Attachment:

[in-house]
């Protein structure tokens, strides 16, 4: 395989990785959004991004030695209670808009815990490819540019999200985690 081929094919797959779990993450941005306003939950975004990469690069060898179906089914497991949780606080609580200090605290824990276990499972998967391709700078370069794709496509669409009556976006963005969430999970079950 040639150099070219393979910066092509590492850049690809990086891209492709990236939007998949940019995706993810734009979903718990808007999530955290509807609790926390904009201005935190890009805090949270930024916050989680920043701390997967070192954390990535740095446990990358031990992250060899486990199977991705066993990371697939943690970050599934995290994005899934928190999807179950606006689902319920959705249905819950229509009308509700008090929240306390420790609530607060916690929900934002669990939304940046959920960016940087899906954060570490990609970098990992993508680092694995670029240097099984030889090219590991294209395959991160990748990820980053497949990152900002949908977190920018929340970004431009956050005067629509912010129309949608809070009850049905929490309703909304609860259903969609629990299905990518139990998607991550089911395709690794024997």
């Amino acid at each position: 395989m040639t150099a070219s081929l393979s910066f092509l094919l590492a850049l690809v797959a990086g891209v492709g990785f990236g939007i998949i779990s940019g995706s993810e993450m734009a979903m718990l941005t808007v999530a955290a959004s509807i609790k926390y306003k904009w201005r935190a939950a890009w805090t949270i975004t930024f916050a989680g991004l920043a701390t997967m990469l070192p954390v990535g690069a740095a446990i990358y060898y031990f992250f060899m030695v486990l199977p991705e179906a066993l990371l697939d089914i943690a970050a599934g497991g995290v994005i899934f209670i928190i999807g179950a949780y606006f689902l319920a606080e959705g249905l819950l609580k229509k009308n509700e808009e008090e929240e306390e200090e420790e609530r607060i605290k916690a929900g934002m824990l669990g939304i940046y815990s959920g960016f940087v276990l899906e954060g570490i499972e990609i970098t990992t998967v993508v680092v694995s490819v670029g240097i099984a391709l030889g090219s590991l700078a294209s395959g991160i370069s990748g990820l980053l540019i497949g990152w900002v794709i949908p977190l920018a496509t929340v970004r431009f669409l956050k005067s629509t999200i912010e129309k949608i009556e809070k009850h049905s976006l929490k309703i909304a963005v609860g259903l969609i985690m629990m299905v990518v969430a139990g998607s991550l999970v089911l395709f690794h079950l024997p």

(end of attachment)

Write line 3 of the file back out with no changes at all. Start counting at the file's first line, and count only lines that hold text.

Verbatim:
């Amino acid at each position: 395989m040639t150099a070219s081929l393979s910066f092509l094919l590492a850049l690809v797959a990086g891209v492709g990785f990236g939007i998949i779990s940019g995706s993810e993450m734009a979903m718990l941005t808007v999530a955290a959004s509807i609790k926390y306003k904009w201005r935190a939950a890009w805090t949270i975004t930024f916050a989680g991004l920043a701390t997967m990469l070192p954390v990535g690069a740095a446990i990358y060898y031990f992250f060899m030695v486990l199977p991705e179906a066993l990371l697939d089914i943690a970050a599934g497991g995290v994005i899934f209670i928190i999807g179950a949780y606006f689902l319920a606080e959705g249905l819950l609580k229509k009308n509700e808009e008090e929240e306390e200090e420790e609530r607060i605290k916690a929900g934002m824990l669990g939304i940046y815990s959920g960016f940087v276990l899906e954060g570490i499972e990609i970098t990992t998967v993508v680092v694995s490819v670029g240097i099984a391709l030889g090219s590991l700078a294209s395959g991160i370069s990748g990820l980053l540019i497949g990152w900002v794709i949908p977190l920018a496509t929340v970004r431009f669409l956050k005067s629509t999200i912010e129309k949608i009556e809070k009850h049905s976006l929490k309703i909304a963005v609860g259903l969609i985690m629990m299905v990518v969430a139990g998607s991550l999970v089911l395709f690794h079950l024997p």